Thanks for making me laugh before I finished my first cup of morning coffee, Kate.
Indeed, you may have to move to Brooklyn. As Kate’s remark about the Brooklyn accent intimates, the only thing remotely close to British humor in this country is Jewish humor.
Those nonverbal signals are crucial when you have a shaky grasp on the spoken language of another country, aren’t they? But even with a basic command of Thai, I’ve gotten glimmers of the sarcasm that I’m not adept enough to understand–the motorcycle taxi driver who stopped at the entrance to my flooded street during a particularly bad rainy season and grinned, “This isn’t a boat,” leaving me to slosh the rest of my way home. A friend who is extremely fluent in Thai says sarcasm here is well-honed and frequently practiced–but if I’m not able to pick it up in Thai, people here probably aren’t able to express it in English.
Yes, language fluency is a major inhibitor to picking up another culture’s humor — which is why I think Kate was right to focus on English — and the surprising gap that exists between the U.S. and England when it comes to sarcasm. What makes us Yanks so inclined to be literal?
I recall my dad once saying, “An Englishman tells you a joke on Saturday night, and you laugh in church on Sunday morning.”
I don’t think he meant it necessarily as a criticism, but his comment makes me wonder: Do Americans not have the patience for layering and subtlety? (We like everything to be instantaneous, and in your face — including punch lines…)
And are we too insecure to be irreverent and self deprecating because we’re such a new culture? In which case, when can we graduate?
Having lived in a much more homogeneous culture (Japan), I often think the problem in America is our heterogeneity. For all of its fine points, it tends to foster a lack of trust. And I think you have to be able to trust the other person’s intentions before you can feel comfortable with having them use sarcasm and take the mickey out of you. (This lack of trust also explains why we’re so litigious — which, as Kate points out, puts another huge damper on sarcasm…)
But I’d like to ask Kate one further Q if I may: what’s the difference between sarcasm and snark? I lived in Britain long enough to appreciate the former but not quite long enough to appreciate the latter — tho perhaps it’s something you need to be born with?
I think of snark as being more recent, the lingua Franca of the Internet. Gawker, Television without pity – that sort of site. It’s people showing that they have an inability to take anything entirely seriously. I’d be interested to now just how often snark was mentioned in publications pre-2000 and post-2000.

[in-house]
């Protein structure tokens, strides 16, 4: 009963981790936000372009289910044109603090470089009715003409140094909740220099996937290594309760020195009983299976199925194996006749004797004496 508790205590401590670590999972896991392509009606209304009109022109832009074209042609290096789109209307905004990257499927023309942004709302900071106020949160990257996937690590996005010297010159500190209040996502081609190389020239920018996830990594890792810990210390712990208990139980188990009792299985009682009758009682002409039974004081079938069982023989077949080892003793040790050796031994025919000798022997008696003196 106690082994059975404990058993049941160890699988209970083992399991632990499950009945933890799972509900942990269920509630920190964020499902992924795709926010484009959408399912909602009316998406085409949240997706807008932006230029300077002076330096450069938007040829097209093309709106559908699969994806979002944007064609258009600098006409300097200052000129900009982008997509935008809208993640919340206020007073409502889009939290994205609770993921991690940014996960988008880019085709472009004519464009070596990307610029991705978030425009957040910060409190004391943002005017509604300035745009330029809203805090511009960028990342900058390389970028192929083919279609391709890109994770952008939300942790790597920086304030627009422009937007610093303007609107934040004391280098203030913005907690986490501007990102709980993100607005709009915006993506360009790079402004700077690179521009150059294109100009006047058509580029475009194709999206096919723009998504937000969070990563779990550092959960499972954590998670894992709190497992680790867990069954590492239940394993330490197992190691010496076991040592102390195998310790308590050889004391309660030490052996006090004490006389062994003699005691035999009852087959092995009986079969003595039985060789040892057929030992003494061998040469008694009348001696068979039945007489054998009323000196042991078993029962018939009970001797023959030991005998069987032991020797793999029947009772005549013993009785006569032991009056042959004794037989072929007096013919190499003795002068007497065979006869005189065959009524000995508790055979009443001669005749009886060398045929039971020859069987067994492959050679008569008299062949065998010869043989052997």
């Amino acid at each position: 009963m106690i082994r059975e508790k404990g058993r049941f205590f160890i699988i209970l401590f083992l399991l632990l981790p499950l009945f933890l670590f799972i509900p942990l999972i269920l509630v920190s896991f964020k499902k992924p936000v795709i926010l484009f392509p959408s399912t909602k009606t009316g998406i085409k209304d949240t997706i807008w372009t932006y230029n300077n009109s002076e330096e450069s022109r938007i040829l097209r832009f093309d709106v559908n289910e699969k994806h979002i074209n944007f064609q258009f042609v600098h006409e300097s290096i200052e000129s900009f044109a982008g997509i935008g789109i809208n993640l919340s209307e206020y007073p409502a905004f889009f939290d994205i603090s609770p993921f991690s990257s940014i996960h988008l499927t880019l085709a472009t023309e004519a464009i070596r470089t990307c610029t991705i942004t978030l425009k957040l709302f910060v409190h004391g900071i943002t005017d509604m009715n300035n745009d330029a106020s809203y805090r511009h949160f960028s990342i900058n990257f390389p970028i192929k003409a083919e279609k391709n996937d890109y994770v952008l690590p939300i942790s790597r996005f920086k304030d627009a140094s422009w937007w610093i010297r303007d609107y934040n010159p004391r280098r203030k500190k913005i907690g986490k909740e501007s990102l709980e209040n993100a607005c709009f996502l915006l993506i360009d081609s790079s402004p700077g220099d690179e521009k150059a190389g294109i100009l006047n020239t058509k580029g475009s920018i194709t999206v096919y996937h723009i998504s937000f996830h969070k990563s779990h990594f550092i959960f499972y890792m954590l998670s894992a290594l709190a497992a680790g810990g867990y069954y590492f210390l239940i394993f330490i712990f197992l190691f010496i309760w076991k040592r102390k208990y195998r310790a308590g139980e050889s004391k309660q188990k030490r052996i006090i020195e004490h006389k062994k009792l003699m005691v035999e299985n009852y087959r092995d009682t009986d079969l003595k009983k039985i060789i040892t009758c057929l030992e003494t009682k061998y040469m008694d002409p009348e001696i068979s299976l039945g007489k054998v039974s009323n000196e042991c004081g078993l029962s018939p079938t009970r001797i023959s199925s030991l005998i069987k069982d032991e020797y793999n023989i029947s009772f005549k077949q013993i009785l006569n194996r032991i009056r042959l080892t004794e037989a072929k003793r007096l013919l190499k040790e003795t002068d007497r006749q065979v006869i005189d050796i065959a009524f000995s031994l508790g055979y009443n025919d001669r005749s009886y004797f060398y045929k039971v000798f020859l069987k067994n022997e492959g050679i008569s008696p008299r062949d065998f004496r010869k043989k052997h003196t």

I agree, Anthony. I hadn’t even heard of the word Snark until a few years ago when I came across Miss Snark’s blogspot.
Okay, so my time in the UK predates snark — but is it quintessentially English (English people seem to excel at it in my observation) or more of a transatlantic phenomenon? And if the latter, why am I always the last to know? hahaha (Don’t answer that!)
As an American living in England, I find sarcasm a bit disconcerting. My husband is English and in his family, it appears that learning to communicate their way—with sarcasm…is a right of passage. The first time a biting and sarcastic comment came out of my mouth, my mother-in-law muttered under her breath, “See, you do know how to talk to us.” Astonished, I blankly stared at her. She gave a polite smirk in response and walked out of the room. We get on quite well now….
Hi Sabrina! You were one of those I was hoping to hear from – I love this anecdote. 🙂 Tell me, does it come ever more naturally, or is it still something you have to think about?
I read once that you shouldn’t use sarcasm with a child, because they are incapable of understanding it until they are about twelve. Interesting thought, but by the same logic, perhaps you shouldn’t try to teach them a second language until then either. My own kids will testify that they were fluent in sarcasm by the end of first grade. Nature or nurture, I wonder?